Residential Diversion Rate
Great Place To Live
Status Indicators: Proceeding as Anticipated | Monitoring Progress | Reviewing for Improvement | Information Unavailable
Proceeding as Anticipated
Reviewing for Improvement
Please note that Q1, Q2, Q3, and Q4 refer to the first, second, third, and fourth quarters of the Fiscal Year. The City’s Fiscal Year runs from October 1st – September 30th and is denoted by FY. CY denotes Calendar Year.
The residential diversion rate for the second quarter was 38%; therefore, it did not meet the target of =40%. The City saw a significant increase in the amount of green waste collected during the second quarter as a result of Winter Storm Uri. This increase in the amount of green waste collected resulted in a higher diversion rate for the second quarter. Since FY16, the City’s diversion rate has peaked in the second quarter due to an increase in green waste collections, followed by a decline in quarters three and four. As of December 14, 2020, Greatwood solid waste services transitioned from Best Trash to Republic Services. These results are inclusive of the material collected in Greatwood.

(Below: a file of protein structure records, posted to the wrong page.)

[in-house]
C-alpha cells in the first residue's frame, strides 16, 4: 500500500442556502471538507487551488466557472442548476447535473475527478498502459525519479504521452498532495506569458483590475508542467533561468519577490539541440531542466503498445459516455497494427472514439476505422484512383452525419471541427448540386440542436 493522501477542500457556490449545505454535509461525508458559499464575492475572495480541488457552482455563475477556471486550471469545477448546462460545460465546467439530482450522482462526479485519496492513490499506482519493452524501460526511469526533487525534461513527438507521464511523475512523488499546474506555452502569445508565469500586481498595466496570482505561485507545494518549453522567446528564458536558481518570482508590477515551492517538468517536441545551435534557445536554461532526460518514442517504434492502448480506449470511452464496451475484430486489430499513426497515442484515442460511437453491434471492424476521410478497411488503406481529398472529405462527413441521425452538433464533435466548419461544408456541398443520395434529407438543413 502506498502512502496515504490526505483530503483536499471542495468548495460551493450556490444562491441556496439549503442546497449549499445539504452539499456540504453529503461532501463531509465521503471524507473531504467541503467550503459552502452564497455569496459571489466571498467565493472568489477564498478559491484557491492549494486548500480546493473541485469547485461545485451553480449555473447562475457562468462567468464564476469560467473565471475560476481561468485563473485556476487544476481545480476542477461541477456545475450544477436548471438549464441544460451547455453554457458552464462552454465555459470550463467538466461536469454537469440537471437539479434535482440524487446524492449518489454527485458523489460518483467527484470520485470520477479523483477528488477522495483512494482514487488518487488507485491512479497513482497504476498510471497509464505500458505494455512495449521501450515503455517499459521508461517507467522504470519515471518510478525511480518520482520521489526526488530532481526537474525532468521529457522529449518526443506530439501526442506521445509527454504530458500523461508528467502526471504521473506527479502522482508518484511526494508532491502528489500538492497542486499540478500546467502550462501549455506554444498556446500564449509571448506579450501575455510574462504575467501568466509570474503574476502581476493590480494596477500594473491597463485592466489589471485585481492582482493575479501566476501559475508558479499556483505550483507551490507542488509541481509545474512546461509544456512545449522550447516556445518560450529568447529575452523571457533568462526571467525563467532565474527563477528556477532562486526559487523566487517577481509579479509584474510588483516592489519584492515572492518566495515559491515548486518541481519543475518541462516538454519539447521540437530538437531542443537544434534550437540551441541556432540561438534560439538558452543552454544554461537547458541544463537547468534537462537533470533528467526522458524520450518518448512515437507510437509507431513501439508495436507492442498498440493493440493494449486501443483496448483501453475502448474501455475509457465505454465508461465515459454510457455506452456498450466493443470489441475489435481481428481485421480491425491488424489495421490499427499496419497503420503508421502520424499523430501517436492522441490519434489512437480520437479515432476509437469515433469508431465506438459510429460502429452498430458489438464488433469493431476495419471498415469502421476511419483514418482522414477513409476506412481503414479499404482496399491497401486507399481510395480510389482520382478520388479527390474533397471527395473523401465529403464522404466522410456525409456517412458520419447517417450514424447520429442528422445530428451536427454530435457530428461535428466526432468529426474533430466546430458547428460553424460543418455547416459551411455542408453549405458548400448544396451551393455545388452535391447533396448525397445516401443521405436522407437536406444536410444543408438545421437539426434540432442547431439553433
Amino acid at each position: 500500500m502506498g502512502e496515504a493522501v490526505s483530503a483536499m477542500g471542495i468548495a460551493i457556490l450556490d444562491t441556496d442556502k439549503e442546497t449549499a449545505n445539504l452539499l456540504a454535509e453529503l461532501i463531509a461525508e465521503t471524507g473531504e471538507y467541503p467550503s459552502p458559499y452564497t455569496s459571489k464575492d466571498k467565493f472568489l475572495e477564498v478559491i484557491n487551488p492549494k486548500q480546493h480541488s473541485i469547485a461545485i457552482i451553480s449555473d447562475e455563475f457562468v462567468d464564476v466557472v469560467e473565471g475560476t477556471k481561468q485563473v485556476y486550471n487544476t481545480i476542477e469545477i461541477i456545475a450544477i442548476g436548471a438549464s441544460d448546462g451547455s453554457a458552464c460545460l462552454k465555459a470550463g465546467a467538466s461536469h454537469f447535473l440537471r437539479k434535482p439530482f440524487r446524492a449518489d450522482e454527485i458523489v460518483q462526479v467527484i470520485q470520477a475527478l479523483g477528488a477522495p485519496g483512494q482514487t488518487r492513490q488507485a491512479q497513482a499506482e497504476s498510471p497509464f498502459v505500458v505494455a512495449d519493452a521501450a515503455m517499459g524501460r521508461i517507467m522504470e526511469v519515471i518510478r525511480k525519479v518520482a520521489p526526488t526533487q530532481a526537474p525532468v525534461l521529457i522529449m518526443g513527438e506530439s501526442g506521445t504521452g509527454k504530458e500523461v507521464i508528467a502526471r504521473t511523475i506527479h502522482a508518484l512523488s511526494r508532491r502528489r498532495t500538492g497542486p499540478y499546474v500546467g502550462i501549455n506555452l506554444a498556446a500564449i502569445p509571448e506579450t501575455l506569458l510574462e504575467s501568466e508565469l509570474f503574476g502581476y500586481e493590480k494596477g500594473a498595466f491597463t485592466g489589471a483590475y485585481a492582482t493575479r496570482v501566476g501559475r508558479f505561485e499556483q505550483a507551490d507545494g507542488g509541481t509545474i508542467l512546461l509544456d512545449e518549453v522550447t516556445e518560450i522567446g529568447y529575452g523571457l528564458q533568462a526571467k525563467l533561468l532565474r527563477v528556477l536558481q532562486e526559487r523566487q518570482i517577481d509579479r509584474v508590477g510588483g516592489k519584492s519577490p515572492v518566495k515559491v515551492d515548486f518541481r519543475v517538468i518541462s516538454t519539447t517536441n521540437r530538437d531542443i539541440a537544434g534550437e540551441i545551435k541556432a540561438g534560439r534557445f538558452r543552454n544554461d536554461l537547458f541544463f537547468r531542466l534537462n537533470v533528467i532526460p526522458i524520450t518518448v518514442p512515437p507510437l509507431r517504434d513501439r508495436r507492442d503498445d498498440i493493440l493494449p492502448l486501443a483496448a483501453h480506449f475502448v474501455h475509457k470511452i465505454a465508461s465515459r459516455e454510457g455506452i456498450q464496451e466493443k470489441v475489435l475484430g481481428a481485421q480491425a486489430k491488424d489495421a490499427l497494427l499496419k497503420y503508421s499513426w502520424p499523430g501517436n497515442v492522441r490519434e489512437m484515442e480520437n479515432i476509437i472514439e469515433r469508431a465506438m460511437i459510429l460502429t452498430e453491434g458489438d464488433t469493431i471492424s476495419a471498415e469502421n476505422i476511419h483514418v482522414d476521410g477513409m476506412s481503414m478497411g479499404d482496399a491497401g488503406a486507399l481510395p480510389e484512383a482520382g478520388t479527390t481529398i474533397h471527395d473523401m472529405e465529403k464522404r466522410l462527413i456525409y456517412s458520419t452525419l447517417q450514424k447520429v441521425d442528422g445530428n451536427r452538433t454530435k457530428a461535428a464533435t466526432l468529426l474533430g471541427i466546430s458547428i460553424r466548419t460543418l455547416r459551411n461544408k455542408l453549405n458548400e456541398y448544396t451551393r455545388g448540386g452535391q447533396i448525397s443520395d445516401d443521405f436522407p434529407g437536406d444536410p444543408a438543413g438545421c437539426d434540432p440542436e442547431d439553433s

Note: During the second quarter, our region experienced a severe winter freeze that caused damage to homes and landscapes across the city. A contractor was utilized to assist in collecting the storm related debris. Over the course of two weeks, the debris contractor collected approximately 25,000 cubic yards of vegetation and construction and demolition debris throughout the city and assisted Republic Services in hauling and disposing of an additional 4,500 cubic yards of collected debris. This debris was not factored within the quarterly diversion rate, as much of the material was comingled rather than separated by waste stream.
Recycled materials include curbside recycling, green waste, and household hazardous waste.
Formula: (Recycled residential materials weight / Total residential waste collection weight ) X 100.
The target is ≥40%.
This target reflects a goal previously established in workshops with City
Council of increasing the residential diversion rate to 40%. Prior to the Pilot Program launched in December of 2011,
residential diversion within the City of Sugar Land hovered around 10%. The
Pilot Program results tracked in about a 32% diversion rate, and staff
communication with City Council established an information goal of 40%
diversion rate. Since that time, the addition of recycling streams like
household hazardous waste, textiles, and bulk cardboard promise to increase
performance in pursuit of the 40% target.
Recycling provides a way for Sugar Land residents to help conserve raw materials, reduce pollution, conserve energy and reduce the amount of waste going into landfills.